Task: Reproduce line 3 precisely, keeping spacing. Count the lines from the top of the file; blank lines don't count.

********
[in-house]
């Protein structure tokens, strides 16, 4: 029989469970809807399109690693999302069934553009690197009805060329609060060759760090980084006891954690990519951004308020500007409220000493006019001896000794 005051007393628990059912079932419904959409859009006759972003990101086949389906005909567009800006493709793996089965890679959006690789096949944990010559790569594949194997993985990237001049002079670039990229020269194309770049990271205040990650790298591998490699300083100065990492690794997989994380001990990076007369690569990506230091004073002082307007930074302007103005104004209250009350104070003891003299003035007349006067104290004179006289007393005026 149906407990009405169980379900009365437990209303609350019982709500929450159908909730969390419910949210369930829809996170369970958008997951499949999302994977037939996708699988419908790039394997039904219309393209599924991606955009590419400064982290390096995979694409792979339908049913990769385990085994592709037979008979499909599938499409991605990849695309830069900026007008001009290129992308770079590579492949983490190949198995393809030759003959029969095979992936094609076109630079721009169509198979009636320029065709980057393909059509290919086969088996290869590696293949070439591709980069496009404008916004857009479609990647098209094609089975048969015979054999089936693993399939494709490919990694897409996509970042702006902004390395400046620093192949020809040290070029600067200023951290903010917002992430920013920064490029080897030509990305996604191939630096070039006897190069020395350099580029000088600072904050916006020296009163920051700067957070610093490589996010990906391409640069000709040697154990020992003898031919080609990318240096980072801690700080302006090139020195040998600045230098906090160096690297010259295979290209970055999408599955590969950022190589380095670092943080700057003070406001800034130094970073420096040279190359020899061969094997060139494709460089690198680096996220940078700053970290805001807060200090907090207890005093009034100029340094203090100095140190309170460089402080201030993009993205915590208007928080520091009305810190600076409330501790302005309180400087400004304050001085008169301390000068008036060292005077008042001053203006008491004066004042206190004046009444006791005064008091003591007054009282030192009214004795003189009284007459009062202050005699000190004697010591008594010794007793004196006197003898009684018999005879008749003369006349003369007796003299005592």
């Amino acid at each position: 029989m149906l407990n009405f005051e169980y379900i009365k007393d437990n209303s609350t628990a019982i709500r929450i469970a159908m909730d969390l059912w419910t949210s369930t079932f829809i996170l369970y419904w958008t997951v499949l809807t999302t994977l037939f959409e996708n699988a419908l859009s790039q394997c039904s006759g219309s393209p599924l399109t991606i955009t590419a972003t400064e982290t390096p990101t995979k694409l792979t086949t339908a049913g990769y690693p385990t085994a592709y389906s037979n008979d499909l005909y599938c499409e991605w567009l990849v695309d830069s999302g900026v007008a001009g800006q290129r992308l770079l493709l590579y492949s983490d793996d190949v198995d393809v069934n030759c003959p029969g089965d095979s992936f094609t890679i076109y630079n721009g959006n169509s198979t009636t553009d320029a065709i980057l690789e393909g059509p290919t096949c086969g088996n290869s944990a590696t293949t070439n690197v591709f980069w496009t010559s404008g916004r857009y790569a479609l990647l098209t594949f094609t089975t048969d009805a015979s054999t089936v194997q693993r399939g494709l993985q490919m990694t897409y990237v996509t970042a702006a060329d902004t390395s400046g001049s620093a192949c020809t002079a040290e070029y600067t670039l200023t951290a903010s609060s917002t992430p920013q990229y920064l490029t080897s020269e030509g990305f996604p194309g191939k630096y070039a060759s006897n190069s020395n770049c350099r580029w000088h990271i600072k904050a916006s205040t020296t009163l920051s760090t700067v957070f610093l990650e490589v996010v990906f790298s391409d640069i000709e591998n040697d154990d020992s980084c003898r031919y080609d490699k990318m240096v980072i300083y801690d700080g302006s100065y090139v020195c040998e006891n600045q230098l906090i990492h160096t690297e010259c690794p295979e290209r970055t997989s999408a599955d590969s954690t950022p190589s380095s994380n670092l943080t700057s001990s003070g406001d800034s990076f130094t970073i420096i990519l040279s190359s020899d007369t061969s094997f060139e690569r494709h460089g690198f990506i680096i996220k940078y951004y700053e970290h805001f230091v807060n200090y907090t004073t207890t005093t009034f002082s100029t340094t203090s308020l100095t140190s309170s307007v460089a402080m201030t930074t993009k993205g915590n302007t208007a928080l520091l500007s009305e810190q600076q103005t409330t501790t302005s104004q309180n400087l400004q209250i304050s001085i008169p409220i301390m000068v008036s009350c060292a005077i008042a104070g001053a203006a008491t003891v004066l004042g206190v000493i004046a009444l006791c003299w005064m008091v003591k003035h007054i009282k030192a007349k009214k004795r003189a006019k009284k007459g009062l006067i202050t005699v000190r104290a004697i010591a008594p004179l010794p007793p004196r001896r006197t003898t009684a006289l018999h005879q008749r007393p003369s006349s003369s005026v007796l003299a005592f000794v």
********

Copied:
């Amino acid at each position: 029989m149906l407990n009405f005051e169980y379900i009365k007393d437990n209303s609350t628990a019982i709500r929450i469970a159908m909730d969390l059912w419910t949210s369930t079932f829809i996170l369970y419904w958008t997951v499949l809807t999302t994977l037939f959409e996708n699988a419908l859009s790039q394997c039904s006759g219309s393209p599924l399109t991606i955009t590419a972003t400064e982290t390096p990101t995979k694409l792979t086949t339908a049913g990769y690693p385990t085994a592709y389906s037979n008979d499909l005909y599938c499409e991605w567009l990849v695309d830069s999302g900026v007008a001009g800006q290129r992308l770079l493709l590579y492949s983490d793996d190949v198995d393809v069934n030759c003959p029969g089965d095979s992936f094609t890679i076109y630079n721009g959006n169509s198979t009636t553009d320029a065709i980057l690789e393909g059509p290919t096949c086969g088996n290869s944990a590696t293949t070439n690197v591709f980069w496009t010559s404008g916004r857009y790569a479609l990647l098209t594949f094609t089975t048969d009805a015979s054999t089936v194997q693993r399939g494709l993985q490919m990694t897409y990237v996509t970042a702006a060329d902004t390395s400046g001049s620093a192949c020809t002079a040290e070029y600067t670039l200023t951290a903010s609060s917002t992430p920013q990229y920064l490029t080897s020269e030509g990305f996604p194309g191939k630096y070039a060759s006897n190069s020395n770049c350099r580029w000088h990271i600072k904050a916006s205040t020296t009163l920051s760090t700067v957070f610093l990650e490589v996010v990906f790298s391409d640069i000709e591998n040697d154990d020992s980084c003898r031919y080609d490699k990318m240096v980072i300083y801690d700080g302006s100065y090139v020195c040998e006891n600045q230098l906090i990492h160096t690297e010259c690794p295979e290209r970055t997989s999408a599955d590969s954690t950022p190589s380095s994380n670092l943080t700057s001990s003070g406001d800034s990076f130094t970073i420096i990519l040279s190359s020899d007369t061969s094997f060139e690569r494709h460089g690198f990506i680096i996220k940078y951004y700053e970290h805001f230091v807060n200090y907090t004073t207890t005093t009034f002082s100029t340094t203090s308020l100095t140190s309170s307007v460089a402080m201030t930074t993009k993205g915590n302007t208007a928080l520091l500007s009305e810190q600076q103005t409330t501790t302005s104004q309180n400087l400004q209250i304050s001085i008169p409220i301390m000068v008036s009350c060292a005077i008042a104070g001053a203006a008491t003891v004066l004042g206190v000493i004046a009444l006791c003299w005064m008091v003591k003035h007054i009282k030192a007349k009214k004795r003189a006019k009284k007459g009062l006067i202050t005699v000190r104290a004697i010591a008594p004179l010794p007793p004196r001896r006197t003898t009684a006289l018999h005879q008749r007393p003369s006349s003369s005026v007796l003299a005592f000794v």